Every time we turn on the TV or open a magazine, it seems like another species is endangered or going extinct. Or the opposite is happening — an invasive plant is taking over a national forest, or a type of fish is eating away an essential plant in the ocean’s ecosystem. And without fail, every headline uses the term climate change and blames this newest catastrophe on its effects. As a reader, it can start to feel like clickbait, but unfortunately, most of these headlines are accurate. The impact of climate change is global, and there are so many of them they’re hard to keep track of.
So today, we’re going to be talking about the impact climate change has on the insect population, why it matters to gardeners, and specifically how to help the butterflies.
When you spend any amount of time outside, you’re likely to encounter a bug. This could be a harmless ant or a terrifying hornet. Either way, we often get grossed out by bugs and end up squishing them. Even little kids love to stomp on an ant they see crawling on the sidewalk. And it’s this unfortunate natural disgust for insects that makes them the lesser recognized victims of climate change. More often than not, the animals that we hear about are the fluffy bears or the majestic tigers losing their homes due to climate change.
However, those bears and tigers wouldn’t have a home to live in without insects. The whole planet is connected in one big circle of life, and insects are a vital piece of the puzzle. They cycle nutrients, disperse seeds, maintain soil structure, pollinate plants, and are a significant food source to many animals on the planet. So even though they are sometimes creepy and their legs and antennae are gross, we need these little guys to keep our home healthy.
In 2021, the Butterfly Conservation in the UK conducted the largest butterfly and moth count in history. Unfortunately, even though they had more records than any other year, they saw the lowest number of butterflies and moths than ever before. This disturbing fact can rattle even those who might be climate change skeptics. There’s no denying that something is going on, and it’s not good. It’s widely understood that these numbers are declining because of industrial agriculture, deforestation, and climate change.
As the climate warms, insects like butterflies are suffering. Their habitats are disappearing, pesticides are used everywhere, and the hot weather doesn’t allow their breeding cycles to boost their populations fully. Unfortunately, this is true for almost all insects, and the effects are finally starting to be noticed.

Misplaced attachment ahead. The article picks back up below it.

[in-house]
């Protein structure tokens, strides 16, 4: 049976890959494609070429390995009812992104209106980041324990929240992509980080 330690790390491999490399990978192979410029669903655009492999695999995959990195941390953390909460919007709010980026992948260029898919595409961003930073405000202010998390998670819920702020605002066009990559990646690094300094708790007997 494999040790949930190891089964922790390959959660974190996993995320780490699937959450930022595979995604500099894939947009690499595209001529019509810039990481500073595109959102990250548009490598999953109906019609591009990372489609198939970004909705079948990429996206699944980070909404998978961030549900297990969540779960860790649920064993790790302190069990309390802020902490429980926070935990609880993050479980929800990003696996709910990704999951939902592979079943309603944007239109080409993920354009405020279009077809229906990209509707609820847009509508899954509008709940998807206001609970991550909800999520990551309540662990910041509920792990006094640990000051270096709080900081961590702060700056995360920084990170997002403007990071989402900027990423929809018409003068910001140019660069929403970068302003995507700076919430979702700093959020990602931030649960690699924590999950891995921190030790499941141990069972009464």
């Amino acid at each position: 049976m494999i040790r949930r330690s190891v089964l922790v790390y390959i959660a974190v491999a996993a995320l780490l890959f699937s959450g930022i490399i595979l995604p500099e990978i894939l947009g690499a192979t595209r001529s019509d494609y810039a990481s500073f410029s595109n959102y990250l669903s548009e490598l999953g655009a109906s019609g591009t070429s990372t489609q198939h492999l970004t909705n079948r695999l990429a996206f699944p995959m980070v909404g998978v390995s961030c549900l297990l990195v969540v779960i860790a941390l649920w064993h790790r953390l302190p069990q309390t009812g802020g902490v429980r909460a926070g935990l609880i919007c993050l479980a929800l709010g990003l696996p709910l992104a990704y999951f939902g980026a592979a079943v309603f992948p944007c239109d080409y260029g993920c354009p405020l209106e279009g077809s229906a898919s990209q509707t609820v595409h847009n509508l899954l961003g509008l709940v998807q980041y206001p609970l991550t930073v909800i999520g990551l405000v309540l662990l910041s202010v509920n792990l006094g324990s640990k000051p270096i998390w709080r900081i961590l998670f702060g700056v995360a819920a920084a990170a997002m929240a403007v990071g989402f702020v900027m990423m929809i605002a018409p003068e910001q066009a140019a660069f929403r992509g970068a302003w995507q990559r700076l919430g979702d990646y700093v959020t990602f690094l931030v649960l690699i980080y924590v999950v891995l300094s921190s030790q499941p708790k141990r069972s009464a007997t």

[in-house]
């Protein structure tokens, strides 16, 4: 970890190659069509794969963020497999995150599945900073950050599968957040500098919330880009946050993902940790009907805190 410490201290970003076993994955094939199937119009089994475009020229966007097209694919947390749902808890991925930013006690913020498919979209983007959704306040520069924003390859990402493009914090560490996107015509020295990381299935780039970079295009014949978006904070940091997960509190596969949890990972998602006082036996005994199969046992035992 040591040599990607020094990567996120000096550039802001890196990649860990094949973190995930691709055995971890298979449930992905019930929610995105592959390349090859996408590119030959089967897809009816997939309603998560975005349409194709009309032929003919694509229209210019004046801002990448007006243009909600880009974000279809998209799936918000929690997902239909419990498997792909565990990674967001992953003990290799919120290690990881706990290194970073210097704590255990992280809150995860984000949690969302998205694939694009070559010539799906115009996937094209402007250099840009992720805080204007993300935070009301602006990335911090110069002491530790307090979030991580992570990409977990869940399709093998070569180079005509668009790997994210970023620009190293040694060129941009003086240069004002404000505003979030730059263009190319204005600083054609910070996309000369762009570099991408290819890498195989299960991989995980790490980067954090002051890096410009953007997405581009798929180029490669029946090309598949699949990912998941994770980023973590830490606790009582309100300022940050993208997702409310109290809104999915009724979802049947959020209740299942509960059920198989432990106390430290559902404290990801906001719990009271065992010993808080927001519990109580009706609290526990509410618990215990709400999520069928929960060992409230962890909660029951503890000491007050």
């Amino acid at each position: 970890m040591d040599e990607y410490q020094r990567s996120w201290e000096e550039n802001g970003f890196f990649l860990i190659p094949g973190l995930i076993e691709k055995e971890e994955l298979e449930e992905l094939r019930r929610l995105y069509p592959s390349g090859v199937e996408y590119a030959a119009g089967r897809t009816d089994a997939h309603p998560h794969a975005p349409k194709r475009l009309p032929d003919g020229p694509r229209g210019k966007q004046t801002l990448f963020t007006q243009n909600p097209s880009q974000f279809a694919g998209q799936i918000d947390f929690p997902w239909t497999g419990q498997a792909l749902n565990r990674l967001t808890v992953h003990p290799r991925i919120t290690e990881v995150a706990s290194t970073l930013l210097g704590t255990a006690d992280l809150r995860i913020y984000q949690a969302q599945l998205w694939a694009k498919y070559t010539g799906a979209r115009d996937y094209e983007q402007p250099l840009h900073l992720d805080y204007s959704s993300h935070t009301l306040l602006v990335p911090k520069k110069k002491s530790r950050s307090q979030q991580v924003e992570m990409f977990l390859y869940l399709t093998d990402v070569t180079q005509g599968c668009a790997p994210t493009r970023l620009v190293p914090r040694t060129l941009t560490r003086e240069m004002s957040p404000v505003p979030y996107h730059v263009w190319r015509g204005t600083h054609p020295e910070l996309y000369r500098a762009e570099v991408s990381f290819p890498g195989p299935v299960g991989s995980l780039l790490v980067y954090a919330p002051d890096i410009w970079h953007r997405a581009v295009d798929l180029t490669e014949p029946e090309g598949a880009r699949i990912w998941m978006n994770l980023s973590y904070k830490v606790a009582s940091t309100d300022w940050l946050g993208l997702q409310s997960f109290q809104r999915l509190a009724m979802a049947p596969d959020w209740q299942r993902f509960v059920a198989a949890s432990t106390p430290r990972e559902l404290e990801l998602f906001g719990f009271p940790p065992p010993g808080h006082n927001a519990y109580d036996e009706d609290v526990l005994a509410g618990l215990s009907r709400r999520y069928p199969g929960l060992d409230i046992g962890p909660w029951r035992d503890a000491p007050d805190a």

While climate change and hotter temperatures harm a lot of wildlife and insects, others thrive on these warmer days. This might sound like good news, but often it means there’s an imbalance in the ecosystem. For example, bark beetles love the warmer temperatures that we’ve been experiencing in the United States. Unfortunately, these beetles are very destructive and have been taking out swaths of trees. The loss of trees is detrimental to the environment, as without them, other insect populations are unable to thrive. Even these tiny beetles have a devastating impact on the earth around them, which is just the beginning.
As gardeners, we tend to have a more compassionate heart for insects since we often know their importance not just in our garden but also to the planet. So how can we help? First, we can limit our use of pesticides. Whether you have a vegetable garden or a flower garden, it can be devastating to see bugs destroying your plants. However, pesticides don’t have to be the answer. There are other more natural ways to prevent and protect your plants from bugs. We can also help by planting pollinator-friendly gardens. Even if you love growing veggies, you can add plants that the butterflies love right alongside your potatoes to not only deter the harmful bugs from eating your plants but also to invite those lovely butterflies to your garden.
Even if all you have is a balcony garden in the city, there’s always something you can do to fight climate change. So spread the word, tell your garden-loving friends, and maybe try to convert your more urban friends to switch to more eco-friendly options in their everyday life.
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